And that’s the core of it. You now have to change URLs in the view to be /about  and / instead of /#/about and /#/ respectively.

Generating URLs

The whole point of using silk was to not hard-code the URLs, for that I added this function to routes.cljs:

which allowed me to replace the previous URLs with:

and

This works fine until you try to re-load the about page and you get a 404 Not Found error. This is because the server doesn’t know about the /about  URL or any other URL the client-side might support. What you need to do is just send serve the application no matter what the URL and let the client do the dispatching (with any exceptions you might have for APIs and whatnot).

I’m actually not quite sure how you do it with a figwheel-only project, probably by setting a ring handler. With compojure I ended up creating a route like this:

Something else you might consider is passing the whole matched-route  structure to the handler, so that the handler has access to path and query attributes.

And that’s it! Now you have beautiful bi-directional no-hash client-side routing.

Summary

For your reference, the full routes.cljs :

and the full views.cljs:

Macros, the Lisp advantage

Learning about macros in Lisps was one of my biggest whoa-moments in my programming career and since then I’ve given presentations about them to audiences ranging from 1 to 100 people. I have a little script that I follow in which I implement a custom form of the if-conditional. Unfortunately, I don’t think I’ve managed to generate many whoa-moments. I’m probably not doing macros justice. It’s not an easy task as they can be complex beasts to play with.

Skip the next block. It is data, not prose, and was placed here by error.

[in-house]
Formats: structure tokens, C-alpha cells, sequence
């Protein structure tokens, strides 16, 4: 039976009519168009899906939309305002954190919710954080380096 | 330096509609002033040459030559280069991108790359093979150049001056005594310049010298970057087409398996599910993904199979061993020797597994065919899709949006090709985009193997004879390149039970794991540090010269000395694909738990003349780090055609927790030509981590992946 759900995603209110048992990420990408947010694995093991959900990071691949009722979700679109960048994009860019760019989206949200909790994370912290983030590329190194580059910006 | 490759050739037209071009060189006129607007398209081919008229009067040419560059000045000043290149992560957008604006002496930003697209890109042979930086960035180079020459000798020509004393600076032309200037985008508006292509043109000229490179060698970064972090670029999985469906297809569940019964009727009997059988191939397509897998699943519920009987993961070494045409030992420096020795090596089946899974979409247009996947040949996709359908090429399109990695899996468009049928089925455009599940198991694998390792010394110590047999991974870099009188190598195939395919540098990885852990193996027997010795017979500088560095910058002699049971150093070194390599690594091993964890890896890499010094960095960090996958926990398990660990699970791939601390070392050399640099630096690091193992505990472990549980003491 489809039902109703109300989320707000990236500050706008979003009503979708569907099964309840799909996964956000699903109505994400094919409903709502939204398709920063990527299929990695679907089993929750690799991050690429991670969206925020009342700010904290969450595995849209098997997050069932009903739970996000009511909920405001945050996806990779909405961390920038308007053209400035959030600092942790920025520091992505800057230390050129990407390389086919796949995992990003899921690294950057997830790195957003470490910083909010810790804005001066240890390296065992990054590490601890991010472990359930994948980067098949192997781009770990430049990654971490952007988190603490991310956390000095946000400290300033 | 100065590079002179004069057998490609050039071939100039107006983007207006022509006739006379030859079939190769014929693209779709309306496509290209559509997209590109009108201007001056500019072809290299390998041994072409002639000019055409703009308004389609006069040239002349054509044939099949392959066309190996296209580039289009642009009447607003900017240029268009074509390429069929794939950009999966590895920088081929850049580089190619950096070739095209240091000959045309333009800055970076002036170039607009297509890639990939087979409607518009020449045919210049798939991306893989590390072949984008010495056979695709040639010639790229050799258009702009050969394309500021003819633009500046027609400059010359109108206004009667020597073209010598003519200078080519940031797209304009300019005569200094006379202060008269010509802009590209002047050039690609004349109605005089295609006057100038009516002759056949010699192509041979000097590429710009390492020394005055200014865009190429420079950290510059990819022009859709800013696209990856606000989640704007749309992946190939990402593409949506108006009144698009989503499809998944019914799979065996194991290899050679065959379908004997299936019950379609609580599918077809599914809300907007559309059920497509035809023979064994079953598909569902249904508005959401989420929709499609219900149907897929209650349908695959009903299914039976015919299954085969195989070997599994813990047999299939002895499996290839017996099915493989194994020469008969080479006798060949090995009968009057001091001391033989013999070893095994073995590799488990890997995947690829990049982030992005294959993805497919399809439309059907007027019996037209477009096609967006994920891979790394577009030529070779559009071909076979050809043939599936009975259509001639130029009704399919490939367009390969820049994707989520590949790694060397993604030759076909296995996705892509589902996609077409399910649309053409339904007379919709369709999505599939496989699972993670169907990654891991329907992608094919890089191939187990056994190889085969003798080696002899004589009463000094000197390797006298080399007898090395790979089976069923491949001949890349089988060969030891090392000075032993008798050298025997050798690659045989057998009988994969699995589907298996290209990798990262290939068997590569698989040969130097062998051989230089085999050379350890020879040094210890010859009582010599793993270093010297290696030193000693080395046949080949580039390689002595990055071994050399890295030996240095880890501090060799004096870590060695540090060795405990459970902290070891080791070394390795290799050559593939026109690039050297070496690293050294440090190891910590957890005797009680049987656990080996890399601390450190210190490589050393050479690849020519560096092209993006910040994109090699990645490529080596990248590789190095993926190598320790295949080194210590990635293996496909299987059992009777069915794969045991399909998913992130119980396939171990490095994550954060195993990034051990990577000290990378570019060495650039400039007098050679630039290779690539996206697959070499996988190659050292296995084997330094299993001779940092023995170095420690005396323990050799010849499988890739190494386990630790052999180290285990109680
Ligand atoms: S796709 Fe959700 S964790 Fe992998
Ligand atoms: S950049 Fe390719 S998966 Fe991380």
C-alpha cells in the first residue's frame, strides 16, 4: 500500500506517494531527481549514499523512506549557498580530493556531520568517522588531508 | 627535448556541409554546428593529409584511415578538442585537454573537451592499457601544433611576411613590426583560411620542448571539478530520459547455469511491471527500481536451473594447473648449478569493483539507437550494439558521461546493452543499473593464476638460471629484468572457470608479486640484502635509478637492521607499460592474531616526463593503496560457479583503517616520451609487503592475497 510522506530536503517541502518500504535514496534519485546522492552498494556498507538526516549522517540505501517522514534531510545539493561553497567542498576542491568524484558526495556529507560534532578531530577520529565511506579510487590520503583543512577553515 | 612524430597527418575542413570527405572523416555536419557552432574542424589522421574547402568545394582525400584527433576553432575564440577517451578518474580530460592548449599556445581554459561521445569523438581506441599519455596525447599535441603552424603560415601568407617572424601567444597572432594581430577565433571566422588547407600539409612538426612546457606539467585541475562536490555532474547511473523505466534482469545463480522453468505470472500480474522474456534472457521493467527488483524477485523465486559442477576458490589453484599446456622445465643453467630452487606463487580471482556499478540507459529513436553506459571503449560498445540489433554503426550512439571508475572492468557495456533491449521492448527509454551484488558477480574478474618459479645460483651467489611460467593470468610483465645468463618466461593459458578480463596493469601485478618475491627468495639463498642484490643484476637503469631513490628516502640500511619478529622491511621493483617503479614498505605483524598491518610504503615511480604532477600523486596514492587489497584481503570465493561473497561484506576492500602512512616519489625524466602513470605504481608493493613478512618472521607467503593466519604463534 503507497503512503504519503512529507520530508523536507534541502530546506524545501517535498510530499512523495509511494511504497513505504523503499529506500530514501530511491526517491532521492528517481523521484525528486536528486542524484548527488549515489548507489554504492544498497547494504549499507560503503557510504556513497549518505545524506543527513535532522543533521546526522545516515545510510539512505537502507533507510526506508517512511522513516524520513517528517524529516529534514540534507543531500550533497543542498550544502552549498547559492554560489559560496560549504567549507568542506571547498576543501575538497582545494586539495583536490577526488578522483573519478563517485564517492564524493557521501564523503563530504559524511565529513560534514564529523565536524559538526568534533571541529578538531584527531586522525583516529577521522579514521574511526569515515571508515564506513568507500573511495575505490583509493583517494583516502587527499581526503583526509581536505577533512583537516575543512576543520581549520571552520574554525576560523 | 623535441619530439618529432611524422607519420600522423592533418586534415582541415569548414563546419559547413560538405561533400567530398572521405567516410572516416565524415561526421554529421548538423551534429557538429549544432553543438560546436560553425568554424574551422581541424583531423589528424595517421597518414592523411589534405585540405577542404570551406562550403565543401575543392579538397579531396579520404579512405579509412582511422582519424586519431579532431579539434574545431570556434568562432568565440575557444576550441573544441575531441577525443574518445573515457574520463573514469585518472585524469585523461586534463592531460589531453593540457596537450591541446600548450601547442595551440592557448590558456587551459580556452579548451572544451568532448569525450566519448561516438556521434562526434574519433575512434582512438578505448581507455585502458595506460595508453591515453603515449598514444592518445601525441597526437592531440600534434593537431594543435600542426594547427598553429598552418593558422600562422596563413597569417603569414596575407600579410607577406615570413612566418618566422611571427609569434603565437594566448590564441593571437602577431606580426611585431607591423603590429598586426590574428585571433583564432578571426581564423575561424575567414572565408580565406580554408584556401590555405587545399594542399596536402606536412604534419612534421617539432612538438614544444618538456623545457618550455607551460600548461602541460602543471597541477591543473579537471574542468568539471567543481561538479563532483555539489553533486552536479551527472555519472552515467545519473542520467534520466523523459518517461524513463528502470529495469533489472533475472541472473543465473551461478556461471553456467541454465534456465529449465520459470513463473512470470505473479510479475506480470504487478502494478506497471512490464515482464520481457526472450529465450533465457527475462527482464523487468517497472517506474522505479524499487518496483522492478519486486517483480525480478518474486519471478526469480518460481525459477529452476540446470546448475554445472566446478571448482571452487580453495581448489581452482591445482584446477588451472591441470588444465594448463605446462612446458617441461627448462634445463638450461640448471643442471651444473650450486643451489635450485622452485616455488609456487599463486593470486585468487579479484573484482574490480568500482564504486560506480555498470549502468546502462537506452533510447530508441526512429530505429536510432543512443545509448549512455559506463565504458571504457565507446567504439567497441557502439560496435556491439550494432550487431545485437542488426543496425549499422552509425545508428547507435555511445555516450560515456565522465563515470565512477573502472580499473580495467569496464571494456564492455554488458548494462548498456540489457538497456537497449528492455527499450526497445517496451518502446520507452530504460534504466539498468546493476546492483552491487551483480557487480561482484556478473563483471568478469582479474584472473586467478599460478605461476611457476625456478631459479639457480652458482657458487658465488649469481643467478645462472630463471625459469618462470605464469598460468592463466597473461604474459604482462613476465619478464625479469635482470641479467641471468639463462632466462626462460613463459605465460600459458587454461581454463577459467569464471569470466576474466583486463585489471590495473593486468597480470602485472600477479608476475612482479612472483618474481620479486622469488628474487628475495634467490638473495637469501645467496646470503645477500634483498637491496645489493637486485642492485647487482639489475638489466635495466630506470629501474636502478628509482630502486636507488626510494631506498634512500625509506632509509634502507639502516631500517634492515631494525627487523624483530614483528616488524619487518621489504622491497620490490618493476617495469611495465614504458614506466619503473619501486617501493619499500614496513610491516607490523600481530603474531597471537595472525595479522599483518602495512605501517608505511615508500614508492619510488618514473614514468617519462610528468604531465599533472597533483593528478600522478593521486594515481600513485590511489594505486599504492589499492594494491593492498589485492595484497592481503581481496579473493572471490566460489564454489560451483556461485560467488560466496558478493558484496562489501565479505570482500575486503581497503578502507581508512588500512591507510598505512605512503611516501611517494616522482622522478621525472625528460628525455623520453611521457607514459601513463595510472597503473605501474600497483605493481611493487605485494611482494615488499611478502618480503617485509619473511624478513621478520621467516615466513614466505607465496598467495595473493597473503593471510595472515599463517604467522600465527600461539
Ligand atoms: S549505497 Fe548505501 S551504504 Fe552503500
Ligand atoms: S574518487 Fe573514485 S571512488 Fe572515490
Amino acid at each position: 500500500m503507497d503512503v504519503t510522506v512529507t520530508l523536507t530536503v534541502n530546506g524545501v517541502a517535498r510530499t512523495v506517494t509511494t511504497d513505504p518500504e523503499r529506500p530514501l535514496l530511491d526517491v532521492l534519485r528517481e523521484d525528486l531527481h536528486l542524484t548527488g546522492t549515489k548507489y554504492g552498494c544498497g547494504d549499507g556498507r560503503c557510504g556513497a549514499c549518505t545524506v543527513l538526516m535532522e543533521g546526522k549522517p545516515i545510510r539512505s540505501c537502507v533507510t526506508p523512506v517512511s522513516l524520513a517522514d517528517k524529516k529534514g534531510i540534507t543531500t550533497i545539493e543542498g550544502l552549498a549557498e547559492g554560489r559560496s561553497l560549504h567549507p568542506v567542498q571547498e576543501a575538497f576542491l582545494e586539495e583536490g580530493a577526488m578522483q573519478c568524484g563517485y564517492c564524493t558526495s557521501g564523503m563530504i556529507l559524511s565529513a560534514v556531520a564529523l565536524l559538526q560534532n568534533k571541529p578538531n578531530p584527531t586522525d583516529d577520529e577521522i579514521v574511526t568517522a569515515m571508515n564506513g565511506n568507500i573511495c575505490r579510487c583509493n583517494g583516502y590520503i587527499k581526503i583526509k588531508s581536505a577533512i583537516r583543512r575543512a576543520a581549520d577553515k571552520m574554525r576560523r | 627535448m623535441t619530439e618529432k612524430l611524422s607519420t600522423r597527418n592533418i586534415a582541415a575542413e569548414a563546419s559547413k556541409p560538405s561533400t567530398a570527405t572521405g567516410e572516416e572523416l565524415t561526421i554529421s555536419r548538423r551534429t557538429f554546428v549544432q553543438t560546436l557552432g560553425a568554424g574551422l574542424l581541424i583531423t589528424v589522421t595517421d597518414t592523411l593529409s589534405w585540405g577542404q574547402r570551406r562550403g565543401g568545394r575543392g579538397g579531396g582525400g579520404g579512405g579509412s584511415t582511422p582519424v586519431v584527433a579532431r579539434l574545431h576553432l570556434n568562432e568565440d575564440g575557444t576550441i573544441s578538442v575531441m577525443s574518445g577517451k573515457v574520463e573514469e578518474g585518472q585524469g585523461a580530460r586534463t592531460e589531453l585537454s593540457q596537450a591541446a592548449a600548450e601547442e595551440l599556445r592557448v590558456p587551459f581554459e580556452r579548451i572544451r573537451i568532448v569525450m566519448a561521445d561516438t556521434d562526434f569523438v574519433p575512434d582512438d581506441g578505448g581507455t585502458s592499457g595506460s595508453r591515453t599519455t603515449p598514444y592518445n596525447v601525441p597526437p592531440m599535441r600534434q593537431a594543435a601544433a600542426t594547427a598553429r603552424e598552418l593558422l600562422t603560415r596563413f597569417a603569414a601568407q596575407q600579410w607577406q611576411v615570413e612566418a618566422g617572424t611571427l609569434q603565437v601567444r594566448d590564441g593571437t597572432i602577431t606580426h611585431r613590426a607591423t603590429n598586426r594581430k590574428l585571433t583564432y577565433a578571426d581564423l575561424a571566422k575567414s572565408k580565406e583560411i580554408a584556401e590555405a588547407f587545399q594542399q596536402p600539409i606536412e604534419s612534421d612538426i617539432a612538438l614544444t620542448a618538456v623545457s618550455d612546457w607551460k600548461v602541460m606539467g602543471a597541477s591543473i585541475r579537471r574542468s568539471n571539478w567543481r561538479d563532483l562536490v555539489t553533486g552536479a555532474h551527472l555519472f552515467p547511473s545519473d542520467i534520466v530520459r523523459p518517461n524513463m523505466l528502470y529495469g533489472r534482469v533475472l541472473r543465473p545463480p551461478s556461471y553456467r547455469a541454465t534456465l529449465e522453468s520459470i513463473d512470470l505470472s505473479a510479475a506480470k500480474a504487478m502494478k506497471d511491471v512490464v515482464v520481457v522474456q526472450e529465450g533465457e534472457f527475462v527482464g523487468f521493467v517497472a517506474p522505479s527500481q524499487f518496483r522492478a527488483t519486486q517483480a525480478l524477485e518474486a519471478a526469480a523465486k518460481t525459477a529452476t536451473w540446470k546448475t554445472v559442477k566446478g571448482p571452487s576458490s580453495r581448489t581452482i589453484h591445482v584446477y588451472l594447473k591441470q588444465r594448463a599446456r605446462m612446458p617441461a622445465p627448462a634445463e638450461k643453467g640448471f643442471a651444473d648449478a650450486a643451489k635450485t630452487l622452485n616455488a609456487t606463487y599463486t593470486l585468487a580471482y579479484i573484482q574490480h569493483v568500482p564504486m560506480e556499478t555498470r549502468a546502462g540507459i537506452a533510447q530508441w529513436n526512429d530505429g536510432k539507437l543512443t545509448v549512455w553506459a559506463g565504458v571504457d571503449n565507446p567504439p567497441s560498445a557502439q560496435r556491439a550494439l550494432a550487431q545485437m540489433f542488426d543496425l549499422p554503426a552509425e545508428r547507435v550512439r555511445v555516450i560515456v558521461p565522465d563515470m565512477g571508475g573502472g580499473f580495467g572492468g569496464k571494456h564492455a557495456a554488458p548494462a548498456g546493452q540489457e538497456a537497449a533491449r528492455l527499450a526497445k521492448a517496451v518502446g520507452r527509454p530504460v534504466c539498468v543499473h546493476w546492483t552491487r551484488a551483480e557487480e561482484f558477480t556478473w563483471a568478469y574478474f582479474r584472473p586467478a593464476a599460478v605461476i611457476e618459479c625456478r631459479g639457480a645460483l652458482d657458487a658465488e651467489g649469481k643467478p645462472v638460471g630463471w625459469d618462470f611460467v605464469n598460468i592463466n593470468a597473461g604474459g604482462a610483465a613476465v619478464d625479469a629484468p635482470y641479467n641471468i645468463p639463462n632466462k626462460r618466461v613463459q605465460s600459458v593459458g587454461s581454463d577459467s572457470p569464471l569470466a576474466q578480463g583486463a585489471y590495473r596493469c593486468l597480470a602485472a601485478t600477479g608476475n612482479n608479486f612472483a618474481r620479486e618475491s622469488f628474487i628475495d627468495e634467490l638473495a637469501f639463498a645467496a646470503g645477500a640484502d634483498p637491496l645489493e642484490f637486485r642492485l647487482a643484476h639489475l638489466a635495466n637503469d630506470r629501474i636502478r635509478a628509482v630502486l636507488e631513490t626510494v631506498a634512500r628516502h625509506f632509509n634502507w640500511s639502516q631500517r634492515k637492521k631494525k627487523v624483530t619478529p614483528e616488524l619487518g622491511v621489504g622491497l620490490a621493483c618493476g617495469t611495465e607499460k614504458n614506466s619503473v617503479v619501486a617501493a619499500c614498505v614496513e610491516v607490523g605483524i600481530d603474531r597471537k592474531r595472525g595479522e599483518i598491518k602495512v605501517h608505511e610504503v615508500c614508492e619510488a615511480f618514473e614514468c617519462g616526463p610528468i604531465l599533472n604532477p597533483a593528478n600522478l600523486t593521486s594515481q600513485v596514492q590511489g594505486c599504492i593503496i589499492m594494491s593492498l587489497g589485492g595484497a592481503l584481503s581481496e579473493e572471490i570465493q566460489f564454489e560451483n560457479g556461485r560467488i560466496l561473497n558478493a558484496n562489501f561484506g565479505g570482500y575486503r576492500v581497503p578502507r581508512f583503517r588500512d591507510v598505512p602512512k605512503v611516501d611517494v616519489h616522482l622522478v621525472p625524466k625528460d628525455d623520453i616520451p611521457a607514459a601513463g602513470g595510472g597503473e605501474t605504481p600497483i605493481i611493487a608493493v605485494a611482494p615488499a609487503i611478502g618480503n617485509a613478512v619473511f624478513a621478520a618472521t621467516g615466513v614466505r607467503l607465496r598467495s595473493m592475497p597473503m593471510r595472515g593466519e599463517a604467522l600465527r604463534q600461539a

As we are experimenting with Clojure, I eventually needed a tool that I knew was going to be a macro, and I built a simple version of it. The tool is assert_difference. I don’t know where it first appeared, but Rails ships with one and not satisfied with that one I built one a few years ago. In the simplest case it allows you to do this:

The problem

Do you see what’s wrong there? Well, wrong is a strong word. What’s not as good as it could be? It’s the fact that User.count is expressed as a string and not code, when it is code. The reason for doing that is that we don’t want that code to run, we want to have it in a way that we can run it, run the body of the function (adding users, removing users, etc) and run it again comparing it with the output of the previous one.

There’s no (nice) way in Ruby or many languages to express code and not run it. Rephrasing that, there’s no (nice) way to have code as data in Ruby as in most languages. I’m not picking on Ruby, I love that language, I’m just using it because it’s the language I’m most familiar with; what I’m saying is probably true about any programming language you chose.

One of the things you’ll hear repeated over and over in the land of the Lisp, be it Common Lisp, Scheme or Clojure is that code is data. And that’s what we want here, we want to have a piece of code as data. We want this:

which in Lisp syntax it would look like this:

and this, ladies and gentlemen, is not only easy, it’s good practice.

Enter the macro

I achieved it with a simple 4-line macro and here it is:

If you are not familiar with Clojure that will be very hard to read, so, let me help you: